Karthago Le Palace

Address: Complex Cape Gammarth, BP 86, La Marsa Les Cotes de Carthage, Gammarth, Tunisia | Hotel
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*Prices above are provided by partners for one room, double occupancy and do not include all taxes and fees. Please see our partners for full details.


This hotel, located on Complex Cape Gammarth, BP 86, La Marsa Les Cotes de Carthage, Gammarth, is near Djerba Explore, Carthaginian Ruins, Guellala Museum, and Djerba Golf Club.
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TripAdvisor Reviews Karthago Le Palace Gammarth

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Travel Blogs from Gammarth

Toward the Algerian Border: Destination Le Kef

A travel blog entry by crowdywendy on May 12, 2014

48 photos

... cocktail formed the basis for a people's revolt and the subsequent ousting of the former Ben Ali government.

The Revolution was not without its sacrifices. Brutal police and security force action and scores of deaths resulted in self declared curfews of cities by the Tunisian people. Tourism ceased and the country virtually shut down. Businesses closed and foreign companies withdrew their investments and their staff, resulting in a ...

Tunisia Profile: Phoenicians to the Arab Spring

A travel blog entry by crowdywendy on May 11, 2014

5 photos

... br> The main opposition party the Progressive Democratic party (PDP) elects a woman May Eljeribi as leader - a first for Tunsia.

Protests break out nation-wide over unemployment and political restrictions.

December 17 2010 - Beginning of "The Arab Spring"
Widespread discontent at the economic hardship, decades of autocratic rule, extremely poor living conditions, lack of freedom of speech and ...


A travel blog entry by tezzatravels on Mar 27, 2014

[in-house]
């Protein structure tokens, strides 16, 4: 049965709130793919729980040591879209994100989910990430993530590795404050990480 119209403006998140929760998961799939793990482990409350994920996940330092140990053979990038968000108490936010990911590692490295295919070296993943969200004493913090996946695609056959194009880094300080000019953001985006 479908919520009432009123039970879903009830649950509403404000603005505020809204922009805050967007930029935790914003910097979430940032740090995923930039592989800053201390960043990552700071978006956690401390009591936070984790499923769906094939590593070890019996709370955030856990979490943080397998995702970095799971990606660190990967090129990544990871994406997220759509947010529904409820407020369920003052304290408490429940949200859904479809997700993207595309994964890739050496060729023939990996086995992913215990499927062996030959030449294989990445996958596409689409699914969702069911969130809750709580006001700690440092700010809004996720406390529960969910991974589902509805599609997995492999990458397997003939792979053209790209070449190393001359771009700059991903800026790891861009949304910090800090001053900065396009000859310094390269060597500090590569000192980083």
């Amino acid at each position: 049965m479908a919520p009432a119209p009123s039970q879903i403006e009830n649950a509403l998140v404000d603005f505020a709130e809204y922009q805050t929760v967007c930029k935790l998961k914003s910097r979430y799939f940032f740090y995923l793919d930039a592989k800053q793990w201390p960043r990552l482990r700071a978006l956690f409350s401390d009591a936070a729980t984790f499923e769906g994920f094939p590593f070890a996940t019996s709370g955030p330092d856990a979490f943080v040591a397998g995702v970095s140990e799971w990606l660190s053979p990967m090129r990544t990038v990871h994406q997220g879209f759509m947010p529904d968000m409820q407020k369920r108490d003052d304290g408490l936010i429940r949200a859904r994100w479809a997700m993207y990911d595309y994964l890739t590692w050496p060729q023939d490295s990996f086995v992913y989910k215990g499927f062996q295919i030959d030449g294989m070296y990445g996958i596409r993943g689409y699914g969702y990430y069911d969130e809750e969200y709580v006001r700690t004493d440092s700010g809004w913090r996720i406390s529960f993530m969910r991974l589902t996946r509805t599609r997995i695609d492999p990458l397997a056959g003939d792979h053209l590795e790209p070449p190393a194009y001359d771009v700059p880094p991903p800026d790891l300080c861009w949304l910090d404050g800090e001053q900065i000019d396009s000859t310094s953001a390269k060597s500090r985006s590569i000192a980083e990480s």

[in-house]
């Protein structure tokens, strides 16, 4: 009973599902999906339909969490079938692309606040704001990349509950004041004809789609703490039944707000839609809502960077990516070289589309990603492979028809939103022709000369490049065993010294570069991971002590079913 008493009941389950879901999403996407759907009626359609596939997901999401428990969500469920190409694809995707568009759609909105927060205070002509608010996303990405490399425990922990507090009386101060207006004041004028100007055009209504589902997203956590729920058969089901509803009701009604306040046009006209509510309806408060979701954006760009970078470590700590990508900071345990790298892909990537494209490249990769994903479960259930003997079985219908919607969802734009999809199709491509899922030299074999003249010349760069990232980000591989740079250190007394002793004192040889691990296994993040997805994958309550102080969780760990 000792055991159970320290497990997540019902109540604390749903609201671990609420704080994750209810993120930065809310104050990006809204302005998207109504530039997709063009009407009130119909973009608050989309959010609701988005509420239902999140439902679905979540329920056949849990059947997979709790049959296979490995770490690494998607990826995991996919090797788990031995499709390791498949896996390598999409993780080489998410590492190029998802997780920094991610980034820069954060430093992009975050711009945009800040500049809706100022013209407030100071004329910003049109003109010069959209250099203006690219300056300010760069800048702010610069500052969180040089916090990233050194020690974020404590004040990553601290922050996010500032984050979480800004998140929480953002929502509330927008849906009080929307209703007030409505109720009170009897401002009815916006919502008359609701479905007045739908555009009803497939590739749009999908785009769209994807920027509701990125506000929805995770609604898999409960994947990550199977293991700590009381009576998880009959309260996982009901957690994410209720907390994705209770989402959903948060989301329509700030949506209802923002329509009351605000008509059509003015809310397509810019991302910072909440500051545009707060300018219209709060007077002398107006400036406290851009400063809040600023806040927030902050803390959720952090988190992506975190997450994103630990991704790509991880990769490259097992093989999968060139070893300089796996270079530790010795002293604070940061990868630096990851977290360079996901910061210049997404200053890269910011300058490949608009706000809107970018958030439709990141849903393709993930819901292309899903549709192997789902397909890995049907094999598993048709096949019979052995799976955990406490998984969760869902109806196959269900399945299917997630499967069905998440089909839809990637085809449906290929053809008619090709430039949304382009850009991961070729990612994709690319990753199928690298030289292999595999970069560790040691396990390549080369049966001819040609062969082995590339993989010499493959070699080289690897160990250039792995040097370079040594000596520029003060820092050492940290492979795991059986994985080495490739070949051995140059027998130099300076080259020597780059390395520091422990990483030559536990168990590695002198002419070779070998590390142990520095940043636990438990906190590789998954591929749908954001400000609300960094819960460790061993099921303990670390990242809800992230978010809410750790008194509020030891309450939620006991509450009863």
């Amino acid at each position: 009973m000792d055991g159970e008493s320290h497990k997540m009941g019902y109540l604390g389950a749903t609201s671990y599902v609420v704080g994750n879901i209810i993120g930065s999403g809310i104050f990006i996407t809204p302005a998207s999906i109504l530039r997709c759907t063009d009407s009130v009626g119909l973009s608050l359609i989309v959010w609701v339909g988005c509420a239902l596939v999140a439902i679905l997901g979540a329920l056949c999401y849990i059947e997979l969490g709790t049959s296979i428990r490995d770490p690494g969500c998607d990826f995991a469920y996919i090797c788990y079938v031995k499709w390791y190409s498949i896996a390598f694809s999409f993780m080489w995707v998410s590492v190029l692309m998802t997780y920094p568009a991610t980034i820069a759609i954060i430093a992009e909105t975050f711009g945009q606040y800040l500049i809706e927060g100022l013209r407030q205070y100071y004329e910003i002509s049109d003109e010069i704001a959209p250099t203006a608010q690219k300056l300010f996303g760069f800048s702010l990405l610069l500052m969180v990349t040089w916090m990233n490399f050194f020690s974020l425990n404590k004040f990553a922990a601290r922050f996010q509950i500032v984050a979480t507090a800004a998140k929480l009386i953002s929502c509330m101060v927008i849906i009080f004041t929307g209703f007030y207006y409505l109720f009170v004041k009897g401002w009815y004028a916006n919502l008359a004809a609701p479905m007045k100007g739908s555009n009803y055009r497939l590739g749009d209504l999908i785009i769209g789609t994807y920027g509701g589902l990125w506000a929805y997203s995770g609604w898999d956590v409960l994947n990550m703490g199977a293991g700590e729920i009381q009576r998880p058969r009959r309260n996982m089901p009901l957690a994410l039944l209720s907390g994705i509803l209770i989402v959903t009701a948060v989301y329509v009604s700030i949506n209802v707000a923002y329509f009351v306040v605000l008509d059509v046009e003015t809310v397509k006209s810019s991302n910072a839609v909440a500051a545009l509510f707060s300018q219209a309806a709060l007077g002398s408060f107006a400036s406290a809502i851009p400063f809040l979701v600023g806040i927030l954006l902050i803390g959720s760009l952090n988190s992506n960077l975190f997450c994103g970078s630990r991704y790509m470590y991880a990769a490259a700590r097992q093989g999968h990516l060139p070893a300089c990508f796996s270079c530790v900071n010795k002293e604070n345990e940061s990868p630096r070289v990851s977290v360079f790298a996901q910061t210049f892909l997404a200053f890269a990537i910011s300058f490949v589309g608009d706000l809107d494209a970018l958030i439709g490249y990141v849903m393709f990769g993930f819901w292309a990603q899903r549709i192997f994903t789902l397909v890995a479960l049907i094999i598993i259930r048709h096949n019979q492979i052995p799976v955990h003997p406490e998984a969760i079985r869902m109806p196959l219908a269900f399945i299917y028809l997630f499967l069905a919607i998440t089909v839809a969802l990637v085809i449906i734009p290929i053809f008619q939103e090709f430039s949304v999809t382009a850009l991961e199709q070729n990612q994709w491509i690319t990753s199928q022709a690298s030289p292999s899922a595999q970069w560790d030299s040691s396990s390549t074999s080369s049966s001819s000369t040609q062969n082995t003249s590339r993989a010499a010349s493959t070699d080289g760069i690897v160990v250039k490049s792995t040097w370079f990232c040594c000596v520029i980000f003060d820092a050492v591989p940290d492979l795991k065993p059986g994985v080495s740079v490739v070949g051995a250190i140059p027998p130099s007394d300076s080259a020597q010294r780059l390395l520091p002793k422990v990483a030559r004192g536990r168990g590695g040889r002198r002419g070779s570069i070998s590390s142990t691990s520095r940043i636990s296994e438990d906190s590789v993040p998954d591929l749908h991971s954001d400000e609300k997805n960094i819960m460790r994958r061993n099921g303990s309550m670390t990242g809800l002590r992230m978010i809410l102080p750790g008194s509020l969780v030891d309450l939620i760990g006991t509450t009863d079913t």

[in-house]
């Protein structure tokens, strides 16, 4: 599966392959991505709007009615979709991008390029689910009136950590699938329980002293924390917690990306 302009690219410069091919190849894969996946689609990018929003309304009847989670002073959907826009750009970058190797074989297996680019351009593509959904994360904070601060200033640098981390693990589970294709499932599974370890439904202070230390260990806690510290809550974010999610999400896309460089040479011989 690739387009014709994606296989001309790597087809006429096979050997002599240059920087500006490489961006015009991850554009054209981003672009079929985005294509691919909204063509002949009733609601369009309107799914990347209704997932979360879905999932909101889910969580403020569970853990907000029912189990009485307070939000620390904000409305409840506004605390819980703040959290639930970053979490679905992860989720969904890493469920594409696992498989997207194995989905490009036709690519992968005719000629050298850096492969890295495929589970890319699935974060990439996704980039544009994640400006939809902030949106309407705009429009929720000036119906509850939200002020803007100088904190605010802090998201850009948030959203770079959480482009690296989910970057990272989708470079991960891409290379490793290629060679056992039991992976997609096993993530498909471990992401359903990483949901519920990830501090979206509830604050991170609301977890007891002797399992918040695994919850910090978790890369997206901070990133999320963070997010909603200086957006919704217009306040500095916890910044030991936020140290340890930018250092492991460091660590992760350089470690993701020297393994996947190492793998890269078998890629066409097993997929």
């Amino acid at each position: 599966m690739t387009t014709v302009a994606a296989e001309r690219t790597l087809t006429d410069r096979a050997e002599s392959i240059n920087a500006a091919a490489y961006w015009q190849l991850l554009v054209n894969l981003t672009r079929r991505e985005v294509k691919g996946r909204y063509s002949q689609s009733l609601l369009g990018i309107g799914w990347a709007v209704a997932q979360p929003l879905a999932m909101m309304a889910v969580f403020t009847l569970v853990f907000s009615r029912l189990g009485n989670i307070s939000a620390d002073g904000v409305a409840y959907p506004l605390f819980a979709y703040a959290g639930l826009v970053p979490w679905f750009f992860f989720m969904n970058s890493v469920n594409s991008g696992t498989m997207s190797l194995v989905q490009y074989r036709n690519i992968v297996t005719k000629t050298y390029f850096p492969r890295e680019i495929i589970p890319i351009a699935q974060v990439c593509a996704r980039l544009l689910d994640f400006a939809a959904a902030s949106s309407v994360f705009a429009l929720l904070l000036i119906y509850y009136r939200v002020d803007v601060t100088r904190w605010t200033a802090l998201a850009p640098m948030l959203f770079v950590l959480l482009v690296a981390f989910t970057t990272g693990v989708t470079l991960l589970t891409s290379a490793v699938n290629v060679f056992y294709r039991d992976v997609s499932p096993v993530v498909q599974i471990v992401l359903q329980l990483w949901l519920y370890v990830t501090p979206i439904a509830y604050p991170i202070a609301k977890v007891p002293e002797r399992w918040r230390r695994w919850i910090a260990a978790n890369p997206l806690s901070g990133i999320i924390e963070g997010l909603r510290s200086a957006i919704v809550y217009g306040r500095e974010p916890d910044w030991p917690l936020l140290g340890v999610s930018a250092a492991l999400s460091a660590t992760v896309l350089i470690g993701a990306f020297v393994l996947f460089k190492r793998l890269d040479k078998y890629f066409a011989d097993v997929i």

5 photos

... affected the site's picture, some compensated by having to move closer.

The city was originally known as Thugga, its Phoenician name. The local Numidian king at the time of Caesar's war with Pompey chose the wrong side, the city being incorporated as a Roman city. This adoption accounts for several factors like a lack of straight roads, a small forum, a hillside location, etc. The Romans called it Dougga. It is Tunisia's latest WHS, Roddy.

It ...

Falling for Tunis

A travel blog entry by lawyerchick92 on Oct 05, 2013

14 photos

... seminary school and was on two floors. The first floor contained some stunning mosaics and statutes found in the ruins of Carthage, while the second floor contained, pottery, coins, and jewelery also found in the ruins. By this time I was pretty exhausted having spent a lot of time wandering around in the heat (32C and humidity) so with that we called it a day. Tomorrow was going to be spectacular. We were driving to Dougga and Bulla Regia to see the remains of two famous Roman cities. Yayyy.

Sousse to Tunis

A travel blog entry by noyelles on Apr 27, 2013

1 comment, 13 photos

... as after the Punic Wars in 200 BC, it was abandoned & thus retained its original layout & character. It had been the provider of stone for the construction of Carthage & what really surprised us was the original mosaic floors in some rooms & the hip baths which have been found in several private houses. The mosaics are a very simple design of a ...

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